In a new national opinion survey about the next 40 years conducted by Smithsonian magazine and The Pew Research Center, most Americans said technology and science will provide solutions for some of the worlds toughest challenges: 53 percent believed most of our energy will come from sources other than coal, oil and gas; the same percentage said there will be computers that can carry on a conversation just like a human; and a majority believed there will be a cure for cancer. However, this faith in a better world does not extend to the environment. Of those polled, a small majority said the United States would face severe water shortages by 2050. Six in 10 said the oceans would be less healthy than they are now, and seven in 10 foresaw a major energy crisis.
Social change is expected to be significant over the next 40 years, including a female president (89% agree), a Hispanic president (69% agree) and improved race relations (68% agree). Sixty-two percent agree that in order to maintain the strength of the U.S. economy over the next 40 years, legal immigration will need to be increased or maintained.
The poll also found that most Americans believed that, by 2050, newspapers will no longer be printed on paper and few people will send letters in the mail. Also, most people will have to work into their 70s.
Complete poll results, analysis and graphics are available at http://Smithsonian.com/poll
The extensive poll, occasioned by Smithsonian magazines 40th anniversary and presented in its special July/August issue40 Things You Need to Know About the Next 40 Yearsrelates directly to features on energy, immigration, technology, population, medical science, oceans, climate change and more. This anniversary issue, on the newsstands July 6, includes contributions from President Barack Obama, Sir Richard Branson, Melinda Gates, James Cameron, George Lopez, Laurie Anderson and others.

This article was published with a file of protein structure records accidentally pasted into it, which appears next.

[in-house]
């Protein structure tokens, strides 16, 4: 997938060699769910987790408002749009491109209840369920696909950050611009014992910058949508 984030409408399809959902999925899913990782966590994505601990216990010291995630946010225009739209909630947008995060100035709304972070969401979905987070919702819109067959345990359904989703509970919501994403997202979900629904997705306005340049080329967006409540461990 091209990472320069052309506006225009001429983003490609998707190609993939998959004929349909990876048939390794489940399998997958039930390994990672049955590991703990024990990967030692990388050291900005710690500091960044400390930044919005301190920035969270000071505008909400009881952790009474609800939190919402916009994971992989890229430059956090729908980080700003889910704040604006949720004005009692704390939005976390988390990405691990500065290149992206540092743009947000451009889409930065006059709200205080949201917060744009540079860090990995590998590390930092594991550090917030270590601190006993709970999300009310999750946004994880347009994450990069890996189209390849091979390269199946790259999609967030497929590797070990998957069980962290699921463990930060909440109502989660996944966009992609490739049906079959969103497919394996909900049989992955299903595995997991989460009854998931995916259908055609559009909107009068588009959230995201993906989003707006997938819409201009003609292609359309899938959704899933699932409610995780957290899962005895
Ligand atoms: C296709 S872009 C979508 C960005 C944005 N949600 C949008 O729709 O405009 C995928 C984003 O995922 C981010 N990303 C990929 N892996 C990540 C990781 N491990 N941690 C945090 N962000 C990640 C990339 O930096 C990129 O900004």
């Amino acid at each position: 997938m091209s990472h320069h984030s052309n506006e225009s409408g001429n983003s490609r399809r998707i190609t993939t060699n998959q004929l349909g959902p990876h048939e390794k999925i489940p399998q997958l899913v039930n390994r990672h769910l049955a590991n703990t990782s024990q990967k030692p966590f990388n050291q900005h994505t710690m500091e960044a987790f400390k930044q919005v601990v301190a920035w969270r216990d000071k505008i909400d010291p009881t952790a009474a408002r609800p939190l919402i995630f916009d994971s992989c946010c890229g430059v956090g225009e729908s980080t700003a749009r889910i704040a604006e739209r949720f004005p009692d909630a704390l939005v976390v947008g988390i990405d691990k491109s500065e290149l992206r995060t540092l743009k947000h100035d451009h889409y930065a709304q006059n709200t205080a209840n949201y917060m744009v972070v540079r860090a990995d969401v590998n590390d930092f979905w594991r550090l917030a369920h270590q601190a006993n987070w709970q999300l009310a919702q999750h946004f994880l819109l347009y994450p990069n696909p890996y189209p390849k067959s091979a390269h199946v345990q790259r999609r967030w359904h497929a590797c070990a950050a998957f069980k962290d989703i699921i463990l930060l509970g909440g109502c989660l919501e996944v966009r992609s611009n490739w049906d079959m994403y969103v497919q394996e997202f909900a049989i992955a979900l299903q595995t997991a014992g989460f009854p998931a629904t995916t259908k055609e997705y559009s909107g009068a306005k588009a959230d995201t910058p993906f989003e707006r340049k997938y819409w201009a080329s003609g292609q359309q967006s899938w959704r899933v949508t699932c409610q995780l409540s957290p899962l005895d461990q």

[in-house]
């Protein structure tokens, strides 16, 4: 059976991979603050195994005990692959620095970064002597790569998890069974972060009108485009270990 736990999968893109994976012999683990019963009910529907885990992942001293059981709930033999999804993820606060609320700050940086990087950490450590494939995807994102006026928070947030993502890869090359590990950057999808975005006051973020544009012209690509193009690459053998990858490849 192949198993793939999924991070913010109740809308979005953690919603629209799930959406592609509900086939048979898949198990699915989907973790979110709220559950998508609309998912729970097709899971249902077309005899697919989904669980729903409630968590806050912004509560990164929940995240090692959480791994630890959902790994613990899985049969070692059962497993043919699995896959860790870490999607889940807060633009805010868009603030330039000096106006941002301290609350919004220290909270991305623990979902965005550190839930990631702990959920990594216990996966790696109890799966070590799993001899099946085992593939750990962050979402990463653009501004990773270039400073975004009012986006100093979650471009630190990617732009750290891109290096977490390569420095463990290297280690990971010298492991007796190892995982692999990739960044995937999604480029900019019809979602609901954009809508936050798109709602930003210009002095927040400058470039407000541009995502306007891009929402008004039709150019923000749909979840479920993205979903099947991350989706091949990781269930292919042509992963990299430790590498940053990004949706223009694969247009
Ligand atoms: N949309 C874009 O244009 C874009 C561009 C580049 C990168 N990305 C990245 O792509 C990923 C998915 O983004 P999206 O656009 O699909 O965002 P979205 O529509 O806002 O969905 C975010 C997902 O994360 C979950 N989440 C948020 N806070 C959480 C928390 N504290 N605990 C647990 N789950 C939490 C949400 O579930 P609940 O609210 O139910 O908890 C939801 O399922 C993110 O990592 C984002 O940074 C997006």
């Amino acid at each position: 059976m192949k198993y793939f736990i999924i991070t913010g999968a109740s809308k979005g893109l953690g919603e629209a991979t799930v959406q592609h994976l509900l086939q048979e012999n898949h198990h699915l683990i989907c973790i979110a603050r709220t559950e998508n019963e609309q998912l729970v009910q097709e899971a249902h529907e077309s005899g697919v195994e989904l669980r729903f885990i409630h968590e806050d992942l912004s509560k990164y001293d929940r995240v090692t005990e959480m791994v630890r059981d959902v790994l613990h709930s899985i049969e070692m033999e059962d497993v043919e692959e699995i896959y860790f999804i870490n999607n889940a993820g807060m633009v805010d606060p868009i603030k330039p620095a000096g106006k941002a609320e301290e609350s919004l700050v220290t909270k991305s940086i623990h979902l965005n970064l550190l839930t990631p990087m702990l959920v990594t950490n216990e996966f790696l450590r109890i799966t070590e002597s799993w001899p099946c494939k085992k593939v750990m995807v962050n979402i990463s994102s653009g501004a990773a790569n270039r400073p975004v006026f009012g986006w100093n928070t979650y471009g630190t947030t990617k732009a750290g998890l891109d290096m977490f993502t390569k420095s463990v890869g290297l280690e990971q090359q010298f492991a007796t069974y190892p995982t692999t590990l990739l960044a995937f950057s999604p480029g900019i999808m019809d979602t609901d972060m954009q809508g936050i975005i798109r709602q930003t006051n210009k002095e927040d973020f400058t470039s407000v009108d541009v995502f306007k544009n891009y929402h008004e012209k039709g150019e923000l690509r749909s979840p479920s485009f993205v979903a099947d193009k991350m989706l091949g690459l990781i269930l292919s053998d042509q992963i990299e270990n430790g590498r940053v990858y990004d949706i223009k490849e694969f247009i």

For this special issue about breakthroughs, trends and social forces likely to shape our world between now and 2050, we thought it was important to get a fix on what Americans truly thought about the future, what their hopes and worries were, said Terence Monmaney, Smithsonians executive editor, who developed the anniversary issue. The Pew Research Centers impeccable polling and analysis were a great fit for us, and the poll results are eye-opening.
Most Americans see both a very bright and a very dark future, said Scott Keeter, director of survey research at the Pew Research Center. Over the next four decades, they expect great scientific, medical and technological breakthroughs, but also environmental degradation, widespread war and even nuclear terrorism.
On Tuesday, June 22, at 6 p.m. at the Smithsonian American Art Museum, there will be forum to present the findings of the Smithsonian/Pew Research poll, with an on-stage discussion, Visions of 2050, led by Smithsonians executive editor and featuring key contributors to the 40th-anniversary issue, including Google chief evangelist Vinton Cerf, demographer and author Joel Kotkin, futurist expert George Friedman and microbiologist Bonnie Bassler.
This Smithsonian/Pew Poll was fielded April 21-26 and included 1,546 adults in the United States reached by residential telephone or cell phone. The margin of error for the total sample is less than plus-or-minus 4.5 points.